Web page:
There is also a district option for changing how State assessment results are reported for 2014-15.
Will the bill have a meaningful impact on the amount of testing that is required? Given that districts must still do local testing in courses not covered in statewide assessments, it is not clear how the number of tests will be reduced.
Testing and learning have always been intertwined. The question at hand is how much testing and for which purposes should tests be used? The legislators are listening. Send them your thoughts.
The amount of time that a student spends on testing depends upon the number of tests mandated by the district and the State. This new legislation restricts the percentage of time for testing and leaves it up to the district to determine which tests will be used. Of course, the State mandates that districts administer both statewide and local assessments. District must develop a plan to meet the requirements. How much testing will be reduced is yet to be determined.
It is not only the number of tests that limit time for instruction. It is also the time teachers must allocate to prepare students to take the tests. Teachers use practice tests and drill and practice exercises to help students understand not only the test content but how to respond to different types of questions. Students need this help, but what is on the test is what has to be taught. Thus, the more narrowly defined the test, the more limited the instruction will be.
Test administration itself is disruptive. Students may be pulled out of class to take tests in an auditorium or in a computer lab. Depending upon the availability of testing facilities, individual classes may be disrupted for many more days than the 5% requirement dictates.
A brief summary of the proposed changes in SB 616 follows:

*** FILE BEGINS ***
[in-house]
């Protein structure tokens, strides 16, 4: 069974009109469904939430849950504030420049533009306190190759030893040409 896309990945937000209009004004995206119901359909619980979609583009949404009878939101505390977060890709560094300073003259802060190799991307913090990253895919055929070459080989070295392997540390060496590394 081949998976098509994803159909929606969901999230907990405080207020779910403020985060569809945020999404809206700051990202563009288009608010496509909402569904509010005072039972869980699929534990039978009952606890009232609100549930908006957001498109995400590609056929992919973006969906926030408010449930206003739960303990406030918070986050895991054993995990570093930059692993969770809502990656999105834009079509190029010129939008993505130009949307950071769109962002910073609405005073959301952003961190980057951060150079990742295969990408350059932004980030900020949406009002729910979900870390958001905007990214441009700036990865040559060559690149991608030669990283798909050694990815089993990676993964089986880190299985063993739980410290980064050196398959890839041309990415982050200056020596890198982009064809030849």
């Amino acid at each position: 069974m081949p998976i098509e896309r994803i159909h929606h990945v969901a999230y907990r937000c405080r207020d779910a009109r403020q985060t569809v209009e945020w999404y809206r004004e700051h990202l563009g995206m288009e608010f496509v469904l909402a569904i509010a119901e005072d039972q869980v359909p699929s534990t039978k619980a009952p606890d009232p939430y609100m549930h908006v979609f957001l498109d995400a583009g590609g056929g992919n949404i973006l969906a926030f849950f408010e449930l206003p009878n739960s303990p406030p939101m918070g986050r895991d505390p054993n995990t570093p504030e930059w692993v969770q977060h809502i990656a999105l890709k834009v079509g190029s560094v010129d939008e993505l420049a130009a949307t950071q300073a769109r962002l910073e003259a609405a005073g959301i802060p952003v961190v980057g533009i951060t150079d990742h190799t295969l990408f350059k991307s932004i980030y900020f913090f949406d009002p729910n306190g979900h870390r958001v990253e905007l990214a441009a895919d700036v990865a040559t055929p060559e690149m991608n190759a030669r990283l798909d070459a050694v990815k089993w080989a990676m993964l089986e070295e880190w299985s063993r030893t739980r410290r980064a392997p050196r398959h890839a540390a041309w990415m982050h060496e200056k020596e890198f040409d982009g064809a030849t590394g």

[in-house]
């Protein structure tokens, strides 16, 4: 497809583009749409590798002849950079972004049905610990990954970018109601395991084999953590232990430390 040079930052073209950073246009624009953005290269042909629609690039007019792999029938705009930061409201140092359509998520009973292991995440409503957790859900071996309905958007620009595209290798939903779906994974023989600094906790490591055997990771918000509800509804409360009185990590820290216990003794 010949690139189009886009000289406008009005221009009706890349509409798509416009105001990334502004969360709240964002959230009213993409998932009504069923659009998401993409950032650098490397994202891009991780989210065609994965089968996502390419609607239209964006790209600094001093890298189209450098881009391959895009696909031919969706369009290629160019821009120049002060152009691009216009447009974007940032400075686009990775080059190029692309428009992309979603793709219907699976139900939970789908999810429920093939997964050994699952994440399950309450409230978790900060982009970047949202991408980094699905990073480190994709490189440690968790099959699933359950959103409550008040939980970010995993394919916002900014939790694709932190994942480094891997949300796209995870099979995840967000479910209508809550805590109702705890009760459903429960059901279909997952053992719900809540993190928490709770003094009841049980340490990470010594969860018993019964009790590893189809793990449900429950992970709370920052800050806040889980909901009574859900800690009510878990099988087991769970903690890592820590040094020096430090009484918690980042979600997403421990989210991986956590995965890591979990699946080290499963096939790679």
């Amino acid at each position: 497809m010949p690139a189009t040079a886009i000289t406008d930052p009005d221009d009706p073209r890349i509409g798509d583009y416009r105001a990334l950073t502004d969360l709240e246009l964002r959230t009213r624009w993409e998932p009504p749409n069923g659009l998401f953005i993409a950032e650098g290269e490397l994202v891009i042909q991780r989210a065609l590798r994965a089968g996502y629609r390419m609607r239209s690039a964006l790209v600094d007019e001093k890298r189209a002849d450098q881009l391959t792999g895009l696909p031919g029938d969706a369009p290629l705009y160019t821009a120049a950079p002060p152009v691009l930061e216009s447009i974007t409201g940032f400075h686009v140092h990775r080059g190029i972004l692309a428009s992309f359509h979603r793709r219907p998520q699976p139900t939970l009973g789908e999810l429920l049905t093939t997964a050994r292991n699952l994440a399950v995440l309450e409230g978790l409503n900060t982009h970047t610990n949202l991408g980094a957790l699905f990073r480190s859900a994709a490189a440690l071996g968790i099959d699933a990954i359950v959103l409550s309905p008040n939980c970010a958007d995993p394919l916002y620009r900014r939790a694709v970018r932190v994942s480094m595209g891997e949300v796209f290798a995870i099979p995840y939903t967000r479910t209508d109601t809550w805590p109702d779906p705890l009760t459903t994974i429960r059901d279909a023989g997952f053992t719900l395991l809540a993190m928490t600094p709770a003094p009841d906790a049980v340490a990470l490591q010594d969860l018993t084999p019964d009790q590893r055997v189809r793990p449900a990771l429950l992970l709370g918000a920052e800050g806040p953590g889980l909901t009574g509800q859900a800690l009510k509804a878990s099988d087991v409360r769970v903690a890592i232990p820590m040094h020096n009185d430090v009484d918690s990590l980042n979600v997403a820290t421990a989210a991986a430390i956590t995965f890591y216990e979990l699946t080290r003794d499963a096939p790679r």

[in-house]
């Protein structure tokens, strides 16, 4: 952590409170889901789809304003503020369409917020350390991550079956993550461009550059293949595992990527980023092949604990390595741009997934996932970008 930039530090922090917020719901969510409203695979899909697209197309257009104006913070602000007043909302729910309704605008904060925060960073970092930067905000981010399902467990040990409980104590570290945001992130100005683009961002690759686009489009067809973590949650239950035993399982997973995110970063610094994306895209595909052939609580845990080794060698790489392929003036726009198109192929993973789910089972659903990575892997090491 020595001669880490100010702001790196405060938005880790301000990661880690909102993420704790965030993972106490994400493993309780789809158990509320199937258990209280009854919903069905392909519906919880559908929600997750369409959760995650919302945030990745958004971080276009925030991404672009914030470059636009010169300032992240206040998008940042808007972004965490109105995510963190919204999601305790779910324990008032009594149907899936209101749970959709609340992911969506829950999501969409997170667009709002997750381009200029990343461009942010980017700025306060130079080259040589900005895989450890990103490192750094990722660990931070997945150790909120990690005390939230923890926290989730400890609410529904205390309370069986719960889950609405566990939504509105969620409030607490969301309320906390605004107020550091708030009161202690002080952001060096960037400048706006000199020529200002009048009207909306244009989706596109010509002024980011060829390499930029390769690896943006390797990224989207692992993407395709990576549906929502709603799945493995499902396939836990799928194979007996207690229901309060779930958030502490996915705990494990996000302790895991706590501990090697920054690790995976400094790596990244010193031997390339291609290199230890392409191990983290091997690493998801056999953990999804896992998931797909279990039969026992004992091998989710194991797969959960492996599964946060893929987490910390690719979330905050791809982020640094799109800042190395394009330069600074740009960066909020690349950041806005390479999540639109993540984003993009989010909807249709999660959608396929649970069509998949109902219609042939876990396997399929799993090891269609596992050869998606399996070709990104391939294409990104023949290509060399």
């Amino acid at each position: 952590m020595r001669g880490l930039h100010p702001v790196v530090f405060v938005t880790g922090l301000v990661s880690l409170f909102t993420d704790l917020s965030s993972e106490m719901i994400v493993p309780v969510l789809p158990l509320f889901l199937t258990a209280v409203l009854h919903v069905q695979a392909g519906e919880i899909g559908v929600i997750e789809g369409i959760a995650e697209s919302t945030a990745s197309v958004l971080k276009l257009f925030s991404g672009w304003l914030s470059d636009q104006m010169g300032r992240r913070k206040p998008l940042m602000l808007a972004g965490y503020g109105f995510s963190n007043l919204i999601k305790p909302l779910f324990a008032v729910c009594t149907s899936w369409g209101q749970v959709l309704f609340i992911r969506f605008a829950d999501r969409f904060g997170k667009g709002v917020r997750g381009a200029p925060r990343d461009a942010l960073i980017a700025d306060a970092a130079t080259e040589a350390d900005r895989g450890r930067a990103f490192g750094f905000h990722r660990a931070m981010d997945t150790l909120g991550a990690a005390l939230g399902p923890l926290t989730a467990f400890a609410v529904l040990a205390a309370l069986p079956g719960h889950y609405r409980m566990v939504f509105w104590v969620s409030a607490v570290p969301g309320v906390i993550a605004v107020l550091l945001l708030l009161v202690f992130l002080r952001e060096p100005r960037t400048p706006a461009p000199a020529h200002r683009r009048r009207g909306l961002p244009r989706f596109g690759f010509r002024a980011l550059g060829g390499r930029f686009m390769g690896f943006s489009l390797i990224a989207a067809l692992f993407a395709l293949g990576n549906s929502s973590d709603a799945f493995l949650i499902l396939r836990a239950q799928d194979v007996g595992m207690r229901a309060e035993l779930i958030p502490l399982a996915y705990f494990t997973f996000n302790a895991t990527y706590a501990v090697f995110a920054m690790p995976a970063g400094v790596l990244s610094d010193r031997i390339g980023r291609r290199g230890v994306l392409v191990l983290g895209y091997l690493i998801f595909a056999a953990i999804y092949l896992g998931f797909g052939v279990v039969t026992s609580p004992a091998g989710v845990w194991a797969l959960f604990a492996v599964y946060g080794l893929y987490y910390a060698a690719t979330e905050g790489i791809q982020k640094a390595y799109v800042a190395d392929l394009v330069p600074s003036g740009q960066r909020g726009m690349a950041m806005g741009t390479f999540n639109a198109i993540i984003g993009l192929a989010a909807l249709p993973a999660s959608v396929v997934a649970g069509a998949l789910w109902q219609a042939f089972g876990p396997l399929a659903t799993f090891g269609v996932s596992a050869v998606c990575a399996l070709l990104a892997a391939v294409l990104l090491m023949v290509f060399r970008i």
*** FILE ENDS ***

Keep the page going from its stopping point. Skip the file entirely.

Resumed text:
- Districts shall use only 5% of total school hours for statewide standardized assessments and district wide local assessments. Written consent from parents is needed if more time is used. A student may choose to take a test that exceeds this time restriction.
- District responsibility for local assessments for all subjects not covered by statewide assessments is maintained. (line 258)
EVALUATION PROCEDURES AND CRITERIA: Districts are to base 40% (instead of 50%) of teacher evaluations on student learning growth (or 30% for new teachers) using statewide assessments or local assessments covering subjects not included in statewide assessments. Assessments for courses required for graduation. Classroom observations of instructional practice will count as 30%.
SCHOOL TRANSITION (Section 5, line 494) provides for a School District Contingency Plan to waive all requirements and benefits under 1008.34 (7) for 2014-15 and use the 2014-15 assessment data for diagnostic and baseline purposes only. Districts must apply for and justify a waiver. The justification may not include student non-participation in assessments. School and district grades will not be published. Student performance will be included in statewide performance reports.